Isn't there a risk that a polymeric heat exchanger impedes the heat transfer efficiency of the panel?

We often think that polymeric materials are not adapted for efficient heat transfer: everything is relative.

We must keep in mind that the photovoltaic laminate is composed of multiple layers that are not good thermal conductors: glass, EVA film, back sheet (also a polymeric material).  Each of these layers has a thermal resistance that accumulates to give the global thermal resistance of the photovoltaic laminate.

Behind the photovoltaic laminate, we are adding a polymeric thermal heat exchanger with a skin width of 0.7mm.  Indeed the polymer is not a great thermal conductor, but it comes after the PV laminate which is even less so!  In other words, the "thermal resistance" of the heat exchanger is negligible as compared to the thermal resistance of the PV laminate.  And thus the heat that arrives on the backside of the PV laminate will efficiently transfer to the water in the heat exchanger, despite the fact that the heat exchanger is made of polymer.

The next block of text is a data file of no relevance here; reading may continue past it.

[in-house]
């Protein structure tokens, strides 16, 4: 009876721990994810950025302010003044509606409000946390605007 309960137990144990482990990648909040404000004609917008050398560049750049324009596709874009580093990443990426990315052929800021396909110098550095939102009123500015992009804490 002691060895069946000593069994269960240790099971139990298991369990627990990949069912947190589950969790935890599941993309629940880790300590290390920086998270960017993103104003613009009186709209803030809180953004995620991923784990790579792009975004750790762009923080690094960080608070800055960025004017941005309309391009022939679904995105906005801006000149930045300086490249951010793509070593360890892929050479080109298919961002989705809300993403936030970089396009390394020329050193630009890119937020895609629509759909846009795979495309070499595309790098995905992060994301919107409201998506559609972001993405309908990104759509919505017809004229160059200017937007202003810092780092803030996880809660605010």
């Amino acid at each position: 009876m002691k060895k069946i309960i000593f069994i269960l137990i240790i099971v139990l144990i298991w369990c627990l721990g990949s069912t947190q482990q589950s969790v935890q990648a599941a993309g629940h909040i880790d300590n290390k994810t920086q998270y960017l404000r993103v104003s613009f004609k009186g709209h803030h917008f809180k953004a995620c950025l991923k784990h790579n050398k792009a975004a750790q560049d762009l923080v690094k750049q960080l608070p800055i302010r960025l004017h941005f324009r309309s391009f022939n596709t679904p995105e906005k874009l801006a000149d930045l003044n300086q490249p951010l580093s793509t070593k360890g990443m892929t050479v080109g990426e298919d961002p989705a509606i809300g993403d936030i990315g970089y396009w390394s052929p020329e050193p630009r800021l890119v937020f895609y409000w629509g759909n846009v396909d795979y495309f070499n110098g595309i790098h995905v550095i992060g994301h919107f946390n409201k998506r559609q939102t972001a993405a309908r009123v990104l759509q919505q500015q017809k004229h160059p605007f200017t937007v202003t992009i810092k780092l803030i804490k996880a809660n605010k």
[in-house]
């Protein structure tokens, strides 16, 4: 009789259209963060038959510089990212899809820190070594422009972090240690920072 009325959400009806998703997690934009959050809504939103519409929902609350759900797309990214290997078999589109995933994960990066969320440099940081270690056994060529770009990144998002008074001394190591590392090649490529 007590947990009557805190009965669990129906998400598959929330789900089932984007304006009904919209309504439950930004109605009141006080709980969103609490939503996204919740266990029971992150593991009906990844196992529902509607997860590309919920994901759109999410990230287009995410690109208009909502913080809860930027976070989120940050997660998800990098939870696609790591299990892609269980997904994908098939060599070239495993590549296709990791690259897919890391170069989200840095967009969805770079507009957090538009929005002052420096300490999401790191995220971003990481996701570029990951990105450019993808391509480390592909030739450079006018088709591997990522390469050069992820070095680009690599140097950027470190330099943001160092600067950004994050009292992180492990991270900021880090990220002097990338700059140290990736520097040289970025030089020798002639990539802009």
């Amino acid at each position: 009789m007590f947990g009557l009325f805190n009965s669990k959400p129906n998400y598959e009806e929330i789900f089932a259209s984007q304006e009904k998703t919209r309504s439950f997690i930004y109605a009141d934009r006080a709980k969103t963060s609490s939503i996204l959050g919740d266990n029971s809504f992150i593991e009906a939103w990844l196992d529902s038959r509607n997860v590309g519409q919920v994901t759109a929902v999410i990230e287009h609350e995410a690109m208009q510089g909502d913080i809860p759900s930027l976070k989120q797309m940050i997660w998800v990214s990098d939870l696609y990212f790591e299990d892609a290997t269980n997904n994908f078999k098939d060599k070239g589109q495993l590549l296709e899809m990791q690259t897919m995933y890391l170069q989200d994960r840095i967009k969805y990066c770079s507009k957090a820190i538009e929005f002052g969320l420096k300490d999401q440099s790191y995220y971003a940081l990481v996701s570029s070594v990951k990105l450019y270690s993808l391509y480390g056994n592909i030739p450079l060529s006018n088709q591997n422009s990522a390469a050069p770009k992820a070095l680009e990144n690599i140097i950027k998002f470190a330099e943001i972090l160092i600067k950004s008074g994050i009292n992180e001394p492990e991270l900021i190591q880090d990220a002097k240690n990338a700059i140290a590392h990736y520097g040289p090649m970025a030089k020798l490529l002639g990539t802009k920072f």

The result is quite remarkable: the thermal power output of the DualSun Spring panel (with a polymeric heat exchanger) is only 2% less than the DualSun Wave panel with a stainless steel heat exchanger, normally considered to be a good thermal conductor!  

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